Teaching “things” … and the disconnect of education!

I don’t understand the education system in this country. We have all the resources imaginable – yet we can’t seem to get it right. Each year we see our standing in the world’s education community slipping. At present we sit somewhere in the middle of the pack for “developed nations.”
We continually “tweak around the edges.” Oh, and we can’t forget about the schools and the teachers not having enough money. As if throwing more money into a malfunctioning abyss is going to do anything but make a malfunctioning abyss … that costs more.
I believe the problem is our education system focuses on teaching our children “things.” Most all reform efforts involve improving our methods in teaching these “things” or facts. Whether it’s better teachers that engage their students to absorb these “things,” or reducing class size … it all comes down to teachings “things.” Even if we succeed in finding and implementing the ultimate ways of teaching and learning “things,” we still have the issue of what “things” should our kids be learning. With the current of obsession of trying to keep up with the Chinese and the reliance on standard tests to solve all educational ills – the situation is only getting worse.
At present, this decision is being made by people two decades or more removed from the present world – let alone the world when our children join it. Restricting Twitter, and the enormous amount of incredibly useful information available at our student’s fingertips, via the web – only helps the old guard “circle the wagons.” “We know what’s best and what the students should learn and we’ll be damned if anyone will tell us otherwiseWhat’s wrong with teaching our students how to think, how learn on the fly and adapt? By using tool such as Twitter, Wikipedia, YouTube and the rest (and yes they are tools) – we teach our children to investigate, to digest different points of view and recognize the world is not just one book of facts … but rather a plethora of views, opinions and interpretations. And best yet, what these electronic tools do for our children – is they engage them. Most students have multiple access to the web at home – so why should they have to step back into the “stone age” when they go to school, seven plus hours a day!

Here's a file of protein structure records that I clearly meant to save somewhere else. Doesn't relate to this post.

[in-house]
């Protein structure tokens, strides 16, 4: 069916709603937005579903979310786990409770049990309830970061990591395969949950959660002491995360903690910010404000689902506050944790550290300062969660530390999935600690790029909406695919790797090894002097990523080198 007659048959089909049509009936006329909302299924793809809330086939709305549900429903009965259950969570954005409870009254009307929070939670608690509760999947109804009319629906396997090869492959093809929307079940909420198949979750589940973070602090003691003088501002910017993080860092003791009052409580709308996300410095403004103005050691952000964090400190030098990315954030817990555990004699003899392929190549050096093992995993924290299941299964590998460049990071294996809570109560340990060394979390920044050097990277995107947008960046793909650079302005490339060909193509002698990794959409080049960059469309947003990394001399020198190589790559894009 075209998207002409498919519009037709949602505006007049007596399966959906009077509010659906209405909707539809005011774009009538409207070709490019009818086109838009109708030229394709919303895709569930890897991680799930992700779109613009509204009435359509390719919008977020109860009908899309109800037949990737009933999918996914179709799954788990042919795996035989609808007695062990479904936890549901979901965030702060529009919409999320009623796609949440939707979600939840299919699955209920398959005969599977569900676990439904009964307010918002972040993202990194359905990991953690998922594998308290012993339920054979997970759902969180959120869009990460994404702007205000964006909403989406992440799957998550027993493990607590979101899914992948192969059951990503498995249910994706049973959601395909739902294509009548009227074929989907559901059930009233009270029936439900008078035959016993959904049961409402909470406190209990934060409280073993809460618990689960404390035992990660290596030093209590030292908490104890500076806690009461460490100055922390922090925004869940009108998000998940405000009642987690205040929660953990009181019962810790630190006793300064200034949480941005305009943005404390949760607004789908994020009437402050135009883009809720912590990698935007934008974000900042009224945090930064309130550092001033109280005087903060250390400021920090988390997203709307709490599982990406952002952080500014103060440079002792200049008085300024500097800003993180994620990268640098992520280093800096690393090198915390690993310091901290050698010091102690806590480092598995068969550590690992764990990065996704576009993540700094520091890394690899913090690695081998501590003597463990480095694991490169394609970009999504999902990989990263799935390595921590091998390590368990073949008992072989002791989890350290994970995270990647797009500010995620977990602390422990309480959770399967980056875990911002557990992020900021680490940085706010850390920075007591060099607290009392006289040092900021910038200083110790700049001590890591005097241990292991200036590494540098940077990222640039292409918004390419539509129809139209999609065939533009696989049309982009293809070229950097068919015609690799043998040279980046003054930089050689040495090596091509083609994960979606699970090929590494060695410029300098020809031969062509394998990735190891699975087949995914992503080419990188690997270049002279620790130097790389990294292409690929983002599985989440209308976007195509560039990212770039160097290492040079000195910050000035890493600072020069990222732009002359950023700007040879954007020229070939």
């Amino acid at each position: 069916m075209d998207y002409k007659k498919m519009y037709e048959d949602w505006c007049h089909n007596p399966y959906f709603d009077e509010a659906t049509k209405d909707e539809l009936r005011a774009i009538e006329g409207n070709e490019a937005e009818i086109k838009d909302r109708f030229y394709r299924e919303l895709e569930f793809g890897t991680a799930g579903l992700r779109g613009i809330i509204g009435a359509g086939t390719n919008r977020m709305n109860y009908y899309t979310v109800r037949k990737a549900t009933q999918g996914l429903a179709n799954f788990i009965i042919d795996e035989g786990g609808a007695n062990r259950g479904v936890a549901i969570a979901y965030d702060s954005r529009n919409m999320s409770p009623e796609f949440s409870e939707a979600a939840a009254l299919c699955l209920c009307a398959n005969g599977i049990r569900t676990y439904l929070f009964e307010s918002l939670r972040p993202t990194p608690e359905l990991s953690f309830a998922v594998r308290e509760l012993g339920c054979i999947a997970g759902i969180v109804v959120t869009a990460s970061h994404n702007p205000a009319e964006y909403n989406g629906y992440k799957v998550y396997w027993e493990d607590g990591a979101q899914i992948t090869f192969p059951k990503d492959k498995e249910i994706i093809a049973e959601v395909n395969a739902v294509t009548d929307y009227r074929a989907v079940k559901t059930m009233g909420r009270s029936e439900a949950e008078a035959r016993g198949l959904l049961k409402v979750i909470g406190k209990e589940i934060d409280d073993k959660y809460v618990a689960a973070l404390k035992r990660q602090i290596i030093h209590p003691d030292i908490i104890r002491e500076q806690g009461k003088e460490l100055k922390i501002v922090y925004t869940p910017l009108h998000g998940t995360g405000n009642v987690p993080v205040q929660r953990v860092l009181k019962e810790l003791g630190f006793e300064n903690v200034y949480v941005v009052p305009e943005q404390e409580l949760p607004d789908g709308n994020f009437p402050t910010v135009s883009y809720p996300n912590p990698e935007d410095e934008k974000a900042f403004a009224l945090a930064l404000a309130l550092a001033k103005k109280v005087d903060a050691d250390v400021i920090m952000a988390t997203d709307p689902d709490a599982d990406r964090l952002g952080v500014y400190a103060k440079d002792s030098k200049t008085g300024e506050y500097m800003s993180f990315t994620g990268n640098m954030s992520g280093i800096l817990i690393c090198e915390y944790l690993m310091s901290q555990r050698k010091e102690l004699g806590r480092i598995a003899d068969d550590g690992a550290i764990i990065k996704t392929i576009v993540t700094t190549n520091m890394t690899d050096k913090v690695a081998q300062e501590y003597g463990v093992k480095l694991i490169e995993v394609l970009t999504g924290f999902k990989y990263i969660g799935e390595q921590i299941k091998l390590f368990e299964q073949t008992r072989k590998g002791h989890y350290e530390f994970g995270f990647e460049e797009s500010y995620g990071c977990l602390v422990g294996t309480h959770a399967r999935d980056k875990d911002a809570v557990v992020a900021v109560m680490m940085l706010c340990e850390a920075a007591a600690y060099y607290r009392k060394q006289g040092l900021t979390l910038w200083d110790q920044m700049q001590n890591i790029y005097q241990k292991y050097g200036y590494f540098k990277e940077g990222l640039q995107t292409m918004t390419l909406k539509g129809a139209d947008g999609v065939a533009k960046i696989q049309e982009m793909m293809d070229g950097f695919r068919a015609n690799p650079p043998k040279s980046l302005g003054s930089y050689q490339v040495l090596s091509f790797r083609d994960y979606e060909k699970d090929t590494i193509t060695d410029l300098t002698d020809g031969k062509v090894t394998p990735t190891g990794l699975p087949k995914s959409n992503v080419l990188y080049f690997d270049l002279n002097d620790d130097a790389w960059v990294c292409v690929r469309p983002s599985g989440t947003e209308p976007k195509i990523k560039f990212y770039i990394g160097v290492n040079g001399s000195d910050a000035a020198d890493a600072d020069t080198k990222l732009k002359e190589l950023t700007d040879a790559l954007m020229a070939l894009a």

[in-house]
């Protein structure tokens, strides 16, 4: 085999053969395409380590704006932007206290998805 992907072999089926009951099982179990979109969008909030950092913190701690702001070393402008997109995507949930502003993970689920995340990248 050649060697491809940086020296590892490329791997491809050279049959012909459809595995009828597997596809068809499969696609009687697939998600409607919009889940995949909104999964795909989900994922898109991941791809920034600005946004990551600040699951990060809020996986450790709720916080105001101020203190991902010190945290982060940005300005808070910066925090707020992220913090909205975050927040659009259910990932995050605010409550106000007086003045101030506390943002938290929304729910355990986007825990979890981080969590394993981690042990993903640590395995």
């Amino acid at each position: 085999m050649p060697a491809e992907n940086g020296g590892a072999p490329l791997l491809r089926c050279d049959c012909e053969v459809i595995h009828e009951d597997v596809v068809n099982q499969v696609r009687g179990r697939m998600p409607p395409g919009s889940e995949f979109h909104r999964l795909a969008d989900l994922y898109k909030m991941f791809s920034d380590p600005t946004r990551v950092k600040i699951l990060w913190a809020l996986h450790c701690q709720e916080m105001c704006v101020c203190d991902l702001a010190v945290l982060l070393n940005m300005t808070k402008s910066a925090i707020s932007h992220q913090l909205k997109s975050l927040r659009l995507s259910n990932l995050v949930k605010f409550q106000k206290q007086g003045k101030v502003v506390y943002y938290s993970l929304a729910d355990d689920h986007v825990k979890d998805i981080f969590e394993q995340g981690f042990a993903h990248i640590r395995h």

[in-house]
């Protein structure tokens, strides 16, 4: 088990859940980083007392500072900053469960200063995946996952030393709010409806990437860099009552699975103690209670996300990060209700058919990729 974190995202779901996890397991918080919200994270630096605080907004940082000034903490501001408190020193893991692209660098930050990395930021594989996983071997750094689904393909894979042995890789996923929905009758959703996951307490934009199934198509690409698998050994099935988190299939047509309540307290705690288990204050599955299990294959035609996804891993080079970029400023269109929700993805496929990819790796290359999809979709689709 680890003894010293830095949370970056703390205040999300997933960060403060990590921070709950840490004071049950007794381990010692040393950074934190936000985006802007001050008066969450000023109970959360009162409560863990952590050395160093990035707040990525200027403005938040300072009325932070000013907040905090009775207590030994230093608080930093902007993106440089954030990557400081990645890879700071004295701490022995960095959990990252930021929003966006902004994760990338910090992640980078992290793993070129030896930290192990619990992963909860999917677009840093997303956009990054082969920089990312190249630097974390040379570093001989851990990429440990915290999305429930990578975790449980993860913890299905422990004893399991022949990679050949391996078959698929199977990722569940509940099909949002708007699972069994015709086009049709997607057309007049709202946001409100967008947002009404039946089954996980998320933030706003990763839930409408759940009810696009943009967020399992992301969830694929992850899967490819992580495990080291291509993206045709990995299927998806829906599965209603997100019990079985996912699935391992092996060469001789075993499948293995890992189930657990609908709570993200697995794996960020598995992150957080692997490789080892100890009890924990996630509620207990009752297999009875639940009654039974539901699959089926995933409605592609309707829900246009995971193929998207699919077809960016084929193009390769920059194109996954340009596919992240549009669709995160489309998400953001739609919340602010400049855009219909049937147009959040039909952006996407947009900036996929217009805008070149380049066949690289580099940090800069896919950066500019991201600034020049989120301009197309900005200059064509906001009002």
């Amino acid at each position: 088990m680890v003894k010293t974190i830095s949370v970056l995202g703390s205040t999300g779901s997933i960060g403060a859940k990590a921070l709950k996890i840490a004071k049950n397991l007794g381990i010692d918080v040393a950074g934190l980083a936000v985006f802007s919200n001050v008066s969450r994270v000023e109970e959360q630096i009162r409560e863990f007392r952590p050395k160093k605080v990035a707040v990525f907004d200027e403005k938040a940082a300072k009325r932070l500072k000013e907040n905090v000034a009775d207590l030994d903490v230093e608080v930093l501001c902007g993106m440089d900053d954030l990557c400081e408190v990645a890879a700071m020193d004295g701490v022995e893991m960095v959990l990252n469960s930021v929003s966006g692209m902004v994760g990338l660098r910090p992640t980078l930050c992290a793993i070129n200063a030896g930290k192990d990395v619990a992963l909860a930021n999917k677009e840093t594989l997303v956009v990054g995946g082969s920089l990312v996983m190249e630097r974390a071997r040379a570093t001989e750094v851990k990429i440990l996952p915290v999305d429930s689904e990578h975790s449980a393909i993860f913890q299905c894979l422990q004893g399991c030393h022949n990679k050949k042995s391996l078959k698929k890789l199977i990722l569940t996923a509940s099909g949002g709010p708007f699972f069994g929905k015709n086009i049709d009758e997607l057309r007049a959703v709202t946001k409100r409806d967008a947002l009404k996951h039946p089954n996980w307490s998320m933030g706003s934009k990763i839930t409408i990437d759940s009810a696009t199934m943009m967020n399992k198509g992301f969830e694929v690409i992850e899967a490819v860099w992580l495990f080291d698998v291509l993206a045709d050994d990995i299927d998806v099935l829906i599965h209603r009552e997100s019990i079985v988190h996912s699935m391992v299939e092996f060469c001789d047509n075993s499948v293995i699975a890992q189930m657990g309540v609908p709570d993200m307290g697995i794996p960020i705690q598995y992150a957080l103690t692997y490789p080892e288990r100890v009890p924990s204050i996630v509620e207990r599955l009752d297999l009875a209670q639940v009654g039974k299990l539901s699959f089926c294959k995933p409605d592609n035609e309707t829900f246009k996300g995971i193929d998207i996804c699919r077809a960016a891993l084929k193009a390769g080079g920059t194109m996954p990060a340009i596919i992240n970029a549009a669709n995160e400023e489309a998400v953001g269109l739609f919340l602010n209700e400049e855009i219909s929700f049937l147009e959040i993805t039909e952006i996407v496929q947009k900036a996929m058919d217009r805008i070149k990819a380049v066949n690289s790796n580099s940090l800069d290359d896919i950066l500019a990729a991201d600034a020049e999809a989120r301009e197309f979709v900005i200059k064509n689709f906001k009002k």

Education … circa “70s

Engagement is the single most important factor to successful learning. No teacher, no new building … and no endless amount of money’s going to open up a child’s mind to absorb what they think is useless, irrelevant facts and figures. Unless they see a reason what is being thrown in front of them every morning, in the name of learning – is going help them after they leave the “iron walls of school” … it will be nothing more than useless, irrelevant facts and figures. And I believe no textbook book written twenty years ago – according to the bias specifications of some special interest group, a special interest group with immense buying power – is going to engage any eight year old, any twelve-year-old … and especially any eighteen year old.

No one can say what lies ahead in the future for each of our children. To be so pompous to say we know what will be the best opportunity and proper future for a young individual in a formative stage (and what should be learned to prepare for this erroneous assumption) is wrong and irresponsible. All we can do is provide a foundation, a platform for which we can help them develop an “ongoing” lifetime habit of learning and adjustment … adjustment that will most differently be needed in an ever-changing future.

And for some reason … I don’t think “teaching things” is going to do that!


I can be reached on Twitter at @clayforsberg


21 thoughts on “Teaching “things” … and the disconnect of education!

  1. Hi Clay,